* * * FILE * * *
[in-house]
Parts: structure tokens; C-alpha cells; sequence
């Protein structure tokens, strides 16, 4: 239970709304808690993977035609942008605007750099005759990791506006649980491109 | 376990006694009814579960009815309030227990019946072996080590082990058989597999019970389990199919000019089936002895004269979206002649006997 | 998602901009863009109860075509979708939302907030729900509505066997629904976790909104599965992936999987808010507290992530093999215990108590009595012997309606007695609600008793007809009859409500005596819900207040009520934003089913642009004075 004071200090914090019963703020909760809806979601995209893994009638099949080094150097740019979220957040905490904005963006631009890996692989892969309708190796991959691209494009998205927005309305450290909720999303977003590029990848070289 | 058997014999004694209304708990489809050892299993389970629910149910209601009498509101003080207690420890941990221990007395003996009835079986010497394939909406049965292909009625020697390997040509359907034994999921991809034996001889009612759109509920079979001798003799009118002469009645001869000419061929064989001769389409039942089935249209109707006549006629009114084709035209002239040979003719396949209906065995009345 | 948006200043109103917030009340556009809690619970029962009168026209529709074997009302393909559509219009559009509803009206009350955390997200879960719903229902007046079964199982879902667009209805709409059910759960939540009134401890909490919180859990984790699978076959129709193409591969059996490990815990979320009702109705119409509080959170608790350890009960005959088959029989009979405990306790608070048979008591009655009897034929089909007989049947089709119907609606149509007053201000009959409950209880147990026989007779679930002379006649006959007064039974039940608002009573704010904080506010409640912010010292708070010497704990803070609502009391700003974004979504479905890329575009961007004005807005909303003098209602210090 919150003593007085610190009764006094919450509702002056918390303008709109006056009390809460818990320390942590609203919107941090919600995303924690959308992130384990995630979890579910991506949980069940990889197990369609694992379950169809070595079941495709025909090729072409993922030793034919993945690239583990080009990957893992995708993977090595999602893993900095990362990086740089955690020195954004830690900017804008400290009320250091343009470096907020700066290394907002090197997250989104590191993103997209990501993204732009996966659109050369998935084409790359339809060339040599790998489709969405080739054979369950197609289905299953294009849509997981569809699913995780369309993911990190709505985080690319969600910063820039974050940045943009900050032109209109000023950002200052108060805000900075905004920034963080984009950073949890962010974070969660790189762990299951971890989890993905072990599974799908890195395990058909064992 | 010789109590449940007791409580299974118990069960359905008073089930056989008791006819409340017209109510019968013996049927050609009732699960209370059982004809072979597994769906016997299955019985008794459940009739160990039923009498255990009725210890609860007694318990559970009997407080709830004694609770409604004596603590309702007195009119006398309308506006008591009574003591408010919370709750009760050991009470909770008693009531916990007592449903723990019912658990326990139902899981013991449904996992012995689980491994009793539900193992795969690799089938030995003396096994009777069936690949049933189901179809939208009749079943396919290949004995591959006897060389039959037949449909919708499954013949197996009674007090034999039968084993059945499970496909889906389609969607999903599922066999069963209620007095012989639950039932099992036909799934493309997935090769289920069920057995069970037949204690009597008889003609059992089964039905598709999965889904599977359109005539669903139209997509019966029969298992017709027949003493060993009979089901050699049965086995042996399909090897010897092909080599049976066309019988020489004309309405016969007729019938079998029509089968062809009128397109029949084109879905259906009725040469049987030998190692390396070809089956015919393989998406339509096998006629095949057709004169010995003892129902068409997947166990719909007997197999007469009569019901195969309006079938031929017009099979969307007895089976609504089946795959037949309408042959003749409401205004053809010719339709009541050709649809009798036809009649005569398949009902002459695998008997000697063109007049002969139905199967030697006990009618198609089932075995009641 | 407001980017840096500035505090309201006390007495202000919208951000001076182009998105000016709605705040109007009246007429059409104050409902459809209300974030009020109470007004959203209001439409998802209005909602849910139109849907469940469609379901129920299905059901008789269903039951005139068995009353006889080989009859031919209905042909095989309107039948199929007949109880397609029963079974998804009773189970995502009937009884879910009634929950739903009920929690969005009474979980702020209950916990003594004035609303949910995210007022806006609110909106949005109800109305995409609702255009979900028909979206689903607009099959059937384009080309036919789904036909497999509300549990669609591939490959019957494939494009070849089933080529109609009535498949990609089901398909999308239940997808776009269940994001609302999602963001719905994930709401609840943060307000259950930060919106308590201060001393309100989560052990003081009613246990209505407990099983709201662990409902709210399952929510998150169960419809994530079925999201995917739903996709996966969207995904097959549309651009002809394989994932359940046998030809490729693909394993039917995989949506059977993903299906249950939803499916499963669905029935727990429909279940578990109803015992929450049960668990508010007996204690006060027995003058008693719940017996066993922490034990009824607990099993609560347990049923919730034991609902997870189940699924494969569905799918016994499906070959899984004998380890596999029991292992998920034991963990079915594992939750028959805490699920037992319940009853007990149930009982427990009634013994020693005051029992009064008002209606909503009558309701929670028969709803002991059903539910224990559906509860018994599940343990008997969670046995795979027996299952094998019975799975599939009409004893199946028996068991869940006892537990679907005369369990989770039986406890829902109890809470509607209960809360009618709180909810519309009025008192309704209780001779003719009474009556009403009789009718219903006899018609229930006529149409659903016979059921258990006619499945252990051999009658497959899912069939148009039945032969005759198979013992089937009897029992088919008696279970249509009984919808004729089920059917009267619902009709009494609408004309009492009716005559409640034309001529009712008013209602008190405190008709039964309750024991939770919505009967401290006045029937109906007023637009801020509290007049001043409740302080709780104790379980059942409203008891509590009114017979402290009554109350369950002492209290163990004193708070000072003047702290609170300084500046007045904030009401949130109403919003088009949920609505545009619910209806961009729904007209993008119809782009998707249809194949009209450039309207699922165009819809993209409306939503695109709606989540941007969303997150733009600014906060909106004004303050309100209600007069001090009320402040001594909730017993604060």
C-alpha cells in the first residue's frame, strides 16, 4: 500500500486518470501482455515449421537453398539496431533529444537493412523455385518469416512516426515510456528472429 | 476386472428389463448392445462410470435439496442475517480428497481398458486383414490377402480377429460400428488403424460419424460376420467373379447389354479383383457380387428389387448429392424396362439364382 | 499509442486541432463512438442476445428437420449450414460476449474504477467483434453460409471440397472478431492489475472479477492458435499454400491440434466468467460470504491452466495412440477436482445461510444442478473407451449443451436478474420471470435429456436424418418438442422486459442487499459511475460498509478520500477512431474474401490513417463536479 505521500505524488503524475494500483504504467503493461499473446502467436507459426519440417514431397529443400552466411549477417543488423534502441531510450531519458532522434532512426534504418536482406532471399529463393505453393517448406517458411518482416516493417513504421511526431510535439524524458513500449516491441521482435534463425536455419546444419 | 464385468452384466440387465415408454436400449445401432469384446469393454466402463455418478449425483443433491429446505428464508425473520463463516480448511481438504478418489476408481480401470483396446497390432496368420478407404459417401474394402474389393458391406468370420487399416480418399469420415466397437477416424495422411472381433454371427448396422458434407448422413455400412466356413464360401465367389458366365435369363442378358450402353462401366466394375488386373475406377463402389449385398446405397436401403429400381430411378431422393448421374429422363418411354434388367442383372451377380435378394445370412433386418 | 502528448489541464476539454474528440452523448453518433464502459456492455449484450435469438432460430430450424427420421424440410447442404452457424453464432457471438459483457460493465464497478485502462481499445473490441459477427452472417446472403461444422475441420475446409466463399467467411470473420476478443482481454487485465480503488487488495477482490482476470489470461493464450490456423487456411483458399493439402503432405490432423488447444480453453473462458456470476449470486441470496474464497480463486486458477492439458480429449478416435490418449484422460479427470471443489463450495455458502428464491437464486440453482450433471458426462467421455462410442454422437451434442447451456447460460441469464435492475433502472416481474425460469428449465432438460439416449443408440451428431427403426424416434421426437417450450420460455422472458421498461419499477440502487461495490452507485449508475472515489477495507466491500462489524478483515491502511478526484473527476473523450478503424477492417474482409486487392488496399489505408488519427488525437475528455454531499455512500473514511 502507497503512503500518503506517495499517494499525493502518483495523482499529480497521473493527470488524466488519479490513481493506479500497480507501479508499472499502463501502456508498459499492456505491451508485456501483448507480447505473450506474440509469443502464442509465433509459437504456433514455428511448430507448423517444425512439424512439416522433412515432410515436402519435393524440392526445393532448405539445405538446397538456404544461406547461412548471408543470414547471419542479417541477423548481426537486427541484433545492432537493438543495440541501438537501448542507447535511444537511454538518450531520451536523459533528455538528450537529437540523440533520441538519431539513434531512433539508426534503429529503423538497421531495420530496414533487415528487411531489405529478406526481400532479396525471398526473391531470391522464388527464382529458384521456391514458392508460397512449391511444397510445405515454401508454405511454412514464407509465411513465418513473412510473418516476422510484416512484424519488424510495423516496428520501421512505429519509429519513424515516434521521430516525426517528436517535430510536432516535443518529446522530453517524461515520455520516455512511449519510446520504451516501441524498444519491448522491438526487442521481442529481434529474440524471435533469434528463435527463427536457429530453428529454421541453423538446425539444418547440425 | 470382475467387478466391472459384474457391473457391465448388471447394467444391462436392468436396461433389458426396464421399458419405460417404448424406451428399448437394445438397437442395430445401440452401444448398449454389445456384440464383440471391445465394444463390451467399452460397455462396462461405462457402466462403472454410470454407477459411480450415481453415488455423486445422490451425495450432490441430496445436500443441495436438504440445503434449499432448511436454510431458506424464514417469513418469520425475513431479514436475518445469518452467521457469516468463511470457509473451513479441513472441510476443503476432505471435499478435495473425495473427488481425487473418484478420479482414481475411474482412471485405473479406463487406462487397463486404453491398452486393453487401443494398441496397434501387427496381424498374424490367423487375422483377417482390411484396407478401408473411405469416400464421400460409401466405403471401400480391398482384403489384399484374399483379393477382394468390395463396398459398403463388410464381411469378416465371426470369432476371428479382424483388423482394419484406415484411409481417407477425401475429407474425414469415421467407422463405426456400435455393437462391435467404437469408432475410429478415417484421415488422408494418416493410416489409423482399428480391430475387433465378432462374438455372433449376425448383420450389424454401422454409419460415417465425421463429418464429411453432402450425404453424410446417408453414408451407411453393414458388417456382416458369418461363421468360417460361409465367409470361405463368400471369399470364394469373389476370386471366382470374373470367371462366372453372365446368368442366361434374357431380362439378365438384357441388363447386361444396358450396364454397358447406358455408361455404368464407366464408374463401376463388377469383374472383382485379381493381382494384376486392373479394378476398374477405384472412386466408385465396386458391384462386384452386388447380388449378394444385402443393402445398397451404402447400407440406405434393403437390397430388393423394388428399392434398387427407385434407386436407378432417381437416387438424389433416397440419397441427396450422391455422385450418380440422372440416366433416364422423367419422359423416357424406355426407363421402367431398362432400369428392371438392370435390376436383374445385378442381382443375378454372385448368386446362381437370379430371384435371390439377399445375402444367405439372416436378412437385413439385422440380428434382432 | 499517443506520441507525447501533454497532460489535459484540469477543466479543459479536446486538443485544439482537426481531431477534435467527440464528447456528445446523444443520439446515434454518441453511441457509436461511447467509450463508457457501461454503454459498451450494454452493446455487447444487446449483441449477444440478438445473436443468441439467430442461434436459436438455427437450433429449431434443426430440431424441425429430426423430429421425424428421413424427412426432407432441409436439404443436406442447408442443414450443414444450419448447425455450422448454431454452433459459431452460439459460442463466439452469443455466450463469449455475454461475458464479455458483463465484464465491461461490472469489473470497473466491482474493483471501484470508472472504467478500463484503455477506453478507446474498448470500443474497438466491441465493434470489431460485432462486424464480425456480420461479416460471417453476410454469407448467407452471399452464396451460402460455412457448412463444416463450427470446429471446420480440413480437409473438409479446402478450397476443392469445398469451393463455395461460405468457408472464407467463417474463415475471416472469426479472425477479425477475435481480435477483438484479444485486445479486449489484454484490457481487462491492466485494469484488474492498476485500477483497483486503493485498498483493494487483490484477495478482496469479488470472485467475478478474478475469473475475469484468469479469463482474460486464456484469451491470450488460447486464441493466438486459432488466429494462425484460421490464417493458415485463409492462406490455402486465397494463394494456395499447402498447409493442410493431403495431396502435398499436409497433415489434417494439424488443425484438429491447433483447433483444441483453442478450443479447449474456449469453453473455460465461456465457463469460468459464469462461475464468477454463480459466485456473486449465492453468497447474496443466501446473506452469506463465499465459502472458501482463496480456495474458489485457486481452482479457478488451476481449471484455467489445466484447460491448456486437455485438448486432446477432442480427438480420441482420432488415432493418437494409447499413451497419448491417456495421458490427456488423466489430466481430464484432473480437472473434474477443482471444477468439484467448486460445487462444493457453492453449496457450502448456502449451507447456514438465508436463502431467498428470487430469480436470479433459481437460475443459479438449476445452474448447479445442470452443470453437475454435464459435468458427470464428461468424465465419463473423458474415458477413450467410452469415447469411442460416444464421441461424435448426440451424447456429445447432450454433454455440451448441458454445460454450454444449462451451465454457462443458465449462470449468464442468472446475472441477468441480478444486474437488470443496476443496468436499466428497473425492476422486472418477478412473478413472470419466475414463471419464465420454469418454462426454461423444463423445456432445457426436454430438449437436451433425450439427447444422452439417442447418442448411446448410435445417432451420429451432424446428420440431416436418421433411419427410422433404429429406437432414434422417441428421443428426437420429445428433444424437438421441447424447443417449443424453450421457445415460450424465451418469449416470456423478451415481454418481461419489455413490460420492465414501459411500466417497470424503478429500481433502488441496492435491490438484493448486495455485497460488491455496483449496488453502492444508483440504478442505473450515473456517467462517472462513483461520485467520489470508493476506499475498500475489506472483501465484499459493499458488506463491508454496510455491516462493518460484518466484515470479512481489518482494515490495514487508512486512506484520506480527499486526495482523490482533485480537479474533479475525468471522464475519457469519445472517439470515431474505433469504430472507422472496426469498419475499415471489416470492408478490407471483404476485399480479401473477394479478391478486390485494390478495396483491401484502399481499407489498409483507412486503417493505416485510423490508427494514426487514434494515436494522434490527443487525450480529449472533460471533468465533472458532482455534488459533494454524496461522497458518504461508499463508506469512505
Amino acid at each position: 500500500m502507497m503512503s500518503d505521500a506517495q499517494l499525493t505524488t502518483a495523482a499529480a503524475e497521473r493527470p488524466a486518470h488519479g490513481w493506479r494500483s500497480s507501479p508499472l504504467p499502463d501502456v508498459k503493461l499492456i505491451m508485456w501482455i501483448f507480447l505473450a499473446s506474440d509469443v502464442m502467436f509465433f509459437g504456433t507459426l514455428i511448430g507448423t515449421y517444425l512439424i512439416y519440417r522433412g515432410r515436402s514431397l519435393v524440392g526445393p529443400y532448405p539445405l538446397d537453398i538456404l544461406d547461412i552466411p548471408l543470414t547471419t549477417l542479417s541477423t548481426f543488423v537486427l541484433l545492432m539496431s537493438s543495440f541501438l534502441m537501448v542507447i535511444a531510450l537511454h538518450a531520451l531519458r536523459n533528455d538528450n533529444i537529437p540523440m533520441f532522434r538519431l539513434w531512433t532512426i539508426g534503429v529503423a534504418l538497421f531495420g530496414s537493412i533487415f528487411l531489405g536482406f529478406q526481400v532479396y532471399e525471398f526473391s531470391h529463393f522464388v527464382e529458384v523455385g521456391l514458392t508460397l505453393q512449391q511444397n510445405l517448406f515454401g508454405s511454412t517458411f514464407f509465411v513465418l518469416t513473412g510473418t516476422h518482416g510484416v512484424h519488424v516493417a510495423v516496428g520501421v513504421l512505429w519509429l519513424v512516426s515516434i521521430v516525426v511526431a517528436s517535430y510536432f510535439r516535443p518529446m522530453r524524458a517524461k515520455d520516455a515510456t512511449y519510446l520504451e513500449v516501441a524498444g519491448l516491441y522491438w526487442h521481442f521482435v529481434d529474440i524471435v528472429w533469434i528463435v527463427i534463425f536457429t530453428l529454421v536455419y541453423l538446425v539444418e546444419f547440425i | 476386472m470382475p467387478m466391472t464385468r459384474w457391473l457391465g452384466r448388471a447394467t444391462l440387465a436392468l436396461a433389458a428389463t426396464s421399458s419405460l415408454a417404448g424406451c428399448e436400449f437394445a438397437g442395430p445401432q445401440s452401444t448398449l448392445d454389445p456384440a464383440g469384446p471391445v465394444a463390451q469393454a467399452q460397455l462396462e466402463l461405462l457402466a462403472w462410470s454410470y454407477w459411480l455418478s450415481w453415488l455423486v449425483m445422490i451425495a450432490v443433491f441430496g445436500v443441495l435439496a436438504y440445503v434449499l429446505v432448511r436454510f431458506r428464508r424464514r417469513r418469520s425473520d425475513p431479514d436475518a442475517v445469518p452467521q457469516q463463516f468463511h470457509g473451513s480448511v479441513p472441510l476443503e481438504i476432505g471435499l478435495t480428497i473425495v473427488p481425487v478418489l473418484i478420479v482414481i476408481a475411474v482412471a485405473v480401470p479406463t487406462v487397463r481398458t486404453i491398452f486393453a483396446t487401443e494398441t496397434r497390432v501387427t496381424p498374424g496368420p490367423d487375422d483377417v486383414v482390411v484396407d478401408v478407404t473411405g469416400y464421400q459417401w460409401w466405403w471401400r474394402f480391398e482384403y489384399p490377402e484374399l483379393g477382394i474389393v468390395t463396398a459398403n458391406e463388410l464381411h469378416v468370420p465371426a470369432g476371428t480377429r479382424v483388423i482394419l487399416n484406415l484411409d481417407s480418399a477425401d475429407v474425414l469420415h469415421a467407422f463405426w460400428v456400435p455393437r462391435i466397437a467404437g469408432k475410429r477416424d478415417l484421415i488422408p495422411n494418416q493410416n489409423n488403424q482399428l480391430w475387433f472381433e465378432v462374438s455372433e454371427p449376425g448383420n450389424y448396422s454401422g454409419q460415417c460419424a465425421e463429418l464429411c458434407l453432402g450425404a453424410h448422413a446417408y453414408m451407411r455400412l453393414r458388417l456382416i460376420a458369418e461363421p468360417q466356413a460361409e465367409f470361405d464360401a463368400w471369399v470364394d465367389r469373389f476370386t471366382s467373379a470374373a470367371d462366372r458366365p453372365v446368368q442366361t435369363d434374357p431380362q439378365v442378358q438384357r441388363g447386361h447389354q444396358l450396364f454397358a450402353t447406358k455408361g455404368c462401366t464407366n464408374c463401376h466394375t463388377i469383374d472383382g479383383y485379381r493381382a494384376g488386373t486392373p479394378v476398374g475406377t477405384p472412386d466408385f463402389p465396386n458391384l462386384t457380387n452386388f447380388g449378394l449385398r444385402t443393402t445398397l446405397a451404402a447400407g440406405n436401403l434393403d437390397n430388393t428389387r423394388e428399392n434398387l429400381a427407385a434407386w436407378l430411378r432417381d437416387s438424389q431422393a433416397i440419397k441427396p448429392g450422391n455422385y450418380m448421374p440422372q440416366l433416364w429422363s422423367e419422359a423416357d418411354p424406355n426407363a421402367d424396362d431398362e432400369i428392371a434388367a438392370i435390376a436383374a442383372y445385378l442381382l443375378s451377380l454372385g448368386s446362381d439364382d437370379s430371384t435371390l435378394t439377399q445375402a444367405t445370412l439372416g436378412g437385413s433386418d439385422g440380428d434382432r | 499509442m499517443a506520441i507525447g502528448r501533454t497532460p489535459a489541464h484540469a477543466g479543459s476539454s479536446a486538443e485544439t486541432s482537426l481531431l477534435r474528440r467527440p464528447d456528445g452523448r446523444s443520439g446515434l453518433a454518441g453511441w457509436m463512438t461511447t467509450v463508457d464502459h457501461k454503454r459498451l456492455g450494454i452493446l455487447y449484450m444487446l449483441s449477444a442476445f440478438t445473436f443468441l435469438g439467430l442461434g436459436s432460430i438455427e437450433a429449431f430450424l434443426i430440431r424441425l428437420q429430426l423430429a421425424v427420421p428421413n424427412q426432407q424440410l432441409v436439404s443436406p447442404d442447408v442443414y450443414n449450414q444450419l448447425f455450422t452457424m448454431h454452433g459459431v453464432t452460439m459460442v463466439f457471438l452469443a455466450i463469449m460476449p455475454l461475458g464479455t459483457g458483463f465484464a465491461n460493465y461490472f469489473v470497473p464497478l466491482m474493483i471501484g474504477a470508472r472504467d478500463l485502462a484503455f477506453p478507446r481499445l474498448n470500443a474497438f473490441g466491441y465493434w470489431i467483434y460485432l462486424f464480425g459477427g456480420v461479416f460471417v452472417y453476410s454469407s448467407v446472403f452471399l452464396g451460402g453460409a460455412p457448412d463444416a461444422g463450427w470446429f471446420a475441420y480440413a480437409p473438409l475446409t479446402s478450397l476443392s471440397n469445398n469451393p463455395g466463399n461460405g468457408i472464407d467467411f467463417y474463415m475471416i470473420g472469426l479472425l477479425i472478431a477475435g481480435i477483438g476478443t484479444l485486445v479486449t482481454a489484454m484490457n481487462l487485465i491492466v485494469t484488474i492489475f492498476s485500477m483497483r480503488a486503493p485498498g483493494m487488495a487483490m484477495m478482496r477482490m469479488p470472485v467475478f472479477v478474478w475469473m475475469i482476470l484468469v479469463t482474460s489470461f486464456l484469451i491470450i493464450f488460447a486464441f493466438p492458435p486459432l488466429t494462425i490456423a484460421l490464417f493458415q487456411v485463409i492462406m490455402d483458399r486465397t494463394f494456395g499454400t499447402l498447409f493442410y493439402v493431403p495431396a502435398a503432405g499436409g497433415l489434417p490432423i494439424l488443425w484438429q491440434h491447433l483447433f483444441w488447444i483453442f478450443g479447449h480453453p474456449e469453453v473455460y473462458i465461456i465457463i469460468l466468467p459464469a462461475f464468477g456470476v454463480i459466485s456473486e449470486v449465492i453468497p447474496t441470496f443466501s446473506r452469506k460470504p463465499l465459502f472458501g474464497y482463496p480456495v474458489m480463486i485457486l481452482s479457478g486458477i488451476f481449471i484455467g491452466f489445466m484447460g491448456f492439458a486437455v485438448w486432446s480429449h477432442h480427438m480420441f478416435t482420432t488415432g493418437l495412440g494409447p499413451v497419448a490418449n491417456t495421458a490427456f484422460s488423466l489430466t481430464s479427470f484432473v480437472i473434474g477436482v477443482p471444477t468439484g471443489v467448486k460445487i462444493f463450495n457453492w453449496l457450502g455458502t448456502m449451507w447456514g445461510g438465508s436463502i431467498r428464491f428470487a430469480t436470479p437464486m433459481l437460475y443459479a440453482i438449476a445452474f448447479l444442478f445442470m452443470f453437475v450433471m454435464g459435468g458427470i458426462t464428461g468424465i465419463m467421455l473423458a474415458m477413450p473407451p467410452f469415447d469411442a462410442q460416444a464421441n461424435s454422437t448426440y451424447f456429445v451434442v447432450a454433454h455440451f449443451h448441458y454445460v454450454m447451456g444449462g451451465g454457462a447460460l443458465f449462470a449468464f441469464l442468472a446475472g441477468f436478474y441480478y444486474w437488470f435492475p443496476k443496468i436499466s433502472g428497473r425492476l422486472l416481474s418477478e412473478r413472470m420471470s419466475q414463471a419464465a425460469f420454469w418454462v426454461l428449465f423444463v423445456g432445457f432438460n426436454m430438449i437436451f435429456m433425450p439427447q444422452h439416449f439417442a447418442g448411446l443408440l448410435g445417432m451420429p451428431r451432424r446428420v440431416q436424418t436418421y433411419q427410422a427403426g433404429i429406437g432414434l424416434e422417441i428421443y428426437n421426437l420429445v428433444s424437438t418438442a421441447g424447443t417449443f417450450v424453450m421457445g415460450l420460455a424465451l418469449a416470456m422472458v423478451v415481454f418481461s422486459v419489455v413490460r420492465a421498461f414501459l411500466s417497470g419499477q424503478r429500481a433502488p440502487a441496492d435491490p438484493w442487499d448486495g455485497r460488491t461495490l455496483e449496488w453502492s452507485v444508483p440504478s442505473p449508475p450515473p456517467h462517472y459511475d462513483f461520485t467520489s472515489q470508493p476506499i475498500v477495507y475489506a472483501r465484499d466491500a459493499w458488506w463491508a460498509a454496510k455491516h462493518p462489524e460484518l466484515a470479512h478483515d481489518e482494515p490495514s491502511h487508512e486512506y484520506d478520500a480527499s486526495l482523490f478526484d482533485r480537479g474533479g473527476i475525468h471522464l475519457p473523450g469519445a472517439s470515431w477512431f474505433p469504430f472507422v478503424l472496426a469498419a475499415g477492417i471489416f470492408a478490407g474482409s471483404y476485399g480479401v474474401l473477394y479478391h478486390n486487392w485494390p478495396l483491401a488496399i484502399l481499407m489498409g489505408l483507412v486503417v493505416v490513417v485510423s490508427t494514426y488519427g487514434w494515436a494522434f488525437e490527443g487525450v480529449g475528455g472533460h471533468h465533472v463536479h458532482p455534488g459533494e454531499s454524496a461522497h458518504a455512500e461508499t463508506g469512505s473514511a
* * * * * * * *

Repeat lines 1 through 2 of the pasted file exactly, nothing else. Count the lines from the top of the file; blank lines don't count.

[in-house]
Parts: structure tokens; C-alpha cells; sequence